BBG’s messaging and expertise with media channels and its relationships with journalists help companies like GridBridge put their brands and solutions in front of potential buyers. “In the cleantech space, there is value in understanding,” says Locke Raper, executive director of marketing at BBG. Explaining new technologies to busy reporters means taking time to distill complexities into language that resonates quickly. “We’re not engineers,” Raper says, “but we know how to interpret cleantech themes, and that is appreciated by the press.”
Listening skills, GridBridge’s Eckhardt says, are what set BBG apart from the competition. He was impressed by the willingness of the team to equip himself with a firm command of GridBridge and its business goals. “BBG was really interested in understanding GridBridge,” Eckhardt says. “They want to learn, they’re always thinking and they’re always considering new angles.”
Raper’s nearly two decade-long career has included work for major technology and media names in the U.S. and abroad. In Atlanta, he helped drive new product launches for CNN.com and Turner Broadcasting. After two years with a start-up in Europe, he went to New York City where he worked with Bloomberg, LP, not long after the financial media empire had purchased New Energy Finance and increased its coverage of “sustainability’s” impact on businesses’ bottom line. “That was where I first heard the term ‘cleantech’,” Raper recalls. “It was a validation that this space is important.”
Raper labels agencies like BBG, along with the law and engineering firms that have cultivated cleantech-specific expertise, as the “connective tissue” that helps hold the cluster together. Currently, the firm has about nine cleantech related clients, though retail, healthcare and technology businesses are also prominent in BBG’s portfolio. The firm’s cleantech knowledge occasionally adds value for BBG’s other clients – hospitals, for example, which are eager to embrace reliable power solutions that are also environmentally sound and affordable. “Cleantech gives us an opportunity to touch a lot of other industries,” Raper says.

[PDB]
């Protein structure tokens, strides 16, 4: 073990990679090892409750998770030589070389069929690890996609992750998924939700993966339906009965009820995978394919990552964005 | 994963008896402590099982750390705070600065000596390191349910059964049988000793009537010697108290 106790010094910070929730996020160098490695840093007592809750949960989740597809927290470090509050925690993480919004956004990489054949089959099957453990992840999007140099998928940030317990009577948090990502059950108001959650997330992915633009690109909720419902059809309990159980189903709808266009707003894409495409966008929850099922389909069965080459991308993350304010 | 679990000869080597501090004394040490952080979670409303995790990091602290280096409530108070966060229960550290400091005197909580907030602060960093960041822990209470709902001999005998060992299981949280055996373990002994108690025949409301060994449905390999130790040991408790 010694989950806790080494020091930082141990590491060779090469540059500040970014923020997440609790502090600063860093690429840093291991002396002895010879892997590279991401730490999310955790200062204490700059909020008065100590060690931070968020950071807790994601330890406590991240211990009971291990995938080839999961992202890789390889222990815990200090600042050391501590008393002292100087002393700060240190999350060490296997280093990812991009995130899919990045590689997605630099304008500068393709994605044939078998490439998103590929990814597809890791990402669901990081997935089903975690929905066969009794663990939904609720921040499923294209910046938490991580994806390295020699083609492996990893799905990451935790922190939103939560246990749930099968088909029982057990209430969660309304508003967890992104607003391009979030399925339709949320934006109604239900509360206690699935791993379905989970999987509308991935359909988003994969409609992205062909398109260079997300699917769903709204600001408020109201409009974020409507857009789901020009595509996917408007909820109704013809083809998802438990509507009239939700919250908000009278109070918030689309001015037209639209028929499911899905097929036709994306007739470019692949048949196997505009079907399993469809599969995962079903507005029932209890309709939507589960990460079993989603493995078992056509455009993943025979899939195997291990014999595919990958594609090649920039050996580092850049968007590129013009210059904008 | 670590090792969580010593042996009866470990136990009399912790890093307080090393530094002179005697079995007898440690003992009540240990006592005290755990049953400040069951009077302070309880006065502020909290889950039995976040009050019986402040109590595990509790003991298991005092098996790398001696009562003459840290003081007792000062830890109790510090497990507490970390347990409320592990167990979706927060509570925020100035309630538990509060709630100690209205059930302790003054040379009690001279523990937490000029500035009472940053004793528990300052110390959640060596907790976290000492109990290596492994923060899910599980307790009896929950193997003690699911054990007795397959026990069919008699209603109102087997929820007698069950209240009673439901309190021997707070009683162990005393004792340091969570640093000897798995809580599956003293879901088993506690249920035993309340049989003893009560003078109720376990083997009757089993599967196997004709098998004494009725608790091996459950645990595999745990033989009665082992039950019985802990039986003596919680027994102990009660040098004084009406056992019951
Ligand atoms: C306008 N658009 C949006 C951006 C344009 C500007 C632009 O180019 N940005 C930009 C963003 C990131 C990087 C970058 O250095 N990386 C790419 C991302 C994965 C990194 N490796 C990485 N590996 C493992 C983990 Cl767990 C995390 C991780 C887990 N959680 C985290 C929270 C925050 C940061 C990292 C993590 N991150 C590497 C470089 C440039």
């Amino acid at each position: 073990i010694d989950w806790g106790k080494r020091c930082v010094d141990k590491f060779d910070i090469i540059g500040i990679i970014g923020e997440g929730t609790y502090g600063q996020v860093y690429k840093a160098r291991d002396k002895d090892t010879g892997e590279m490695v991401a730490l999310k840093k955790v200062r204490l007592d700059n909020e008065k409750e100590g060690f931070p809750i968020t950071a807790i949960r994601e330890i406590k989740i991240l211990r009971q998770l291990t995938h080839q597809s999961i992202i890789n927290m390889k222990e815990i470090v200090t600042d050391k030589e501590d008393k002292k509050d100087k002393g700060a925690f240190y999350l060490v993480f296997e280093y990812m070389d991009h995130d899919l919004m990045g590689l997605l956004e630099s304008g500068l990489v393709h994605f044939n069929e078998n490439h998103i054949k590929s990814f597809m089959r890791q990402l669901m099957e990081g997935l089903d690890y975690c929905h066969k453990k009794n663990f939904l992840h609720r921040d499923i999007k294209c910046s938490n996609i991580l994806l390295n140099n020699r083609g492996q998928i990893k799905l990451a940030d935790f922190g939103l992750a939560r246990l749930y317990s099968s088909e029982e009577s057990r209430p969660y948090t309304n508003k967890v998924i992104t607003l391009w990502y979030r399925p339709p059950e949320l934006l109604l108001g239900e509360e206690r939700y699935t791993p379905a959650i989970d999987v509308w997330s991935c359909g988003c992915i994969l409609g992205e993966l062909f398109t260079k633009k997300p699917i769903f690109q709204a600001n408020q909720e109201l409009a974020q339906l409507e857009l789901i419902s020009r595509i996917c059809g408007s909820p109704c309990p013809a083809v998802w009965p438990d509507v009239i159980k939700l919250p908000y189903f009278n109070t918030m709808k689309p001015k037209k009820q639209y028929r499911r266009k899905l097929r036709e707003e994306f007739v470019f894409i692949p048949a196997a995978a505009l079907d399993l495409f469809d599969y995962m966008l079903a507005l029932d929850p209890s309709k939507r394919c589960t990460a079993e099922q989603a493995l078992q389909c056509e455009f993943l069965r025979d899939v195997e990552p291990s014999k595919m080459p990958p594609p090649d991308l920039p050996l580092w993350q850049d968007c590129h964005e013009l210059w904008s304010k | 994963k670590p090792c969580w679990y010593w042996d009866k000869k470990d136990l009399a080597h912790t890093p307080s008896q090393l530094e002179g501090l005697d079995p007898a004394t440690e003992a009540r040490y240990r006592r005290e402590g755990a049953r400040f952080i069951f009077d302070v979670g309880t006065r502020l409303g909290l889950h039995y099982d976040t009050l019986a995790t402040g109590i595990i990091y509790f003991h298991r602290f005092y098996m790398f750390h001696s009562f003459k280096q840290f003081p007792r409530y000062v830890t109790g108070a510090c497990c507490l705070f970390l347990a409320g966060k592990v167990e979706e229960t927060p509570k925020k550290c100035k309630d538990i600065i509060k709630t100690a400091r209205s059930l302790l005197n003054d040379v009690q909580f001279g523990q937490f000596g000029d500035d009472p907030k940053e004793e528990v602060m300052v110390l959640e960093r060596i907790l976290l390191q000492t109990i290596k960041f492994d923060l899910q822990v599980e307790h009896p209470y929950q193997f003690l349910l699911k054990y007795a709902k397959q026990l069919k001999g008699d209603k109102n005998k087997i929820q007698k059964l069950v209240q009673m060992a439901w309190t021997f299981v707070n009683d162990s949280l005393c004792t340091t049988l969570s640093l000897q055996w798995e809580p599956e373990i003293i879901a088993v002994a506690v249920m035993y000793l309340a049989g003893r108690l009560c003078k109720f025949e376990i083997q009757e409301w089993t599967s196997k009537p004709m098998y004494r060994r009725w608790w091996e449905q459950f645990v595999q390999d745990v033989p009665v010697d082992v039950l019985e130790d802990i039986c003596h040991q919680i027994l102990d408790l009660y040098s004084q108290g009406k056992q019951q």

Though small – BBG employs a staff of 12 – the firm practices big values. Cleantech offers not just exciting market potential, but the opportunity to help companies as they strive to create a more sustainable world. “Over the next 20 years, trillions of dollars will be spent on this,” says Burkhead. “But there is something bigger we ought to enjoy doing.” The cleantech industry offers transformative potential for human health, safety, energy security and job creation on a global scale. “There’s a huge amount of business, but we’re also making a difference,” says Burkhead, a veteran of business-to-business marketing whose bio includes 21 years at the helm of Rockett Burkhead and Winslow, a Triangle ad agency with clients nationwide.
From its offices on the 22nd floor of Two Hanover Square, Burkhead and his team can keep an eye on Raleigh’s rapidly transforming cityscape. BBG opted for the space over suburban locations in order to tap the area’s diverse amenities and quick, youthful pulse. “We like the energy in downtown Raleigh,” says Burkhead. The location appeals to staffers who like to walk, dine, interact and connect amid the constant motion of an urban setting, according to Burkhead. “Where you see construction cranes on the horizon, you have energy.”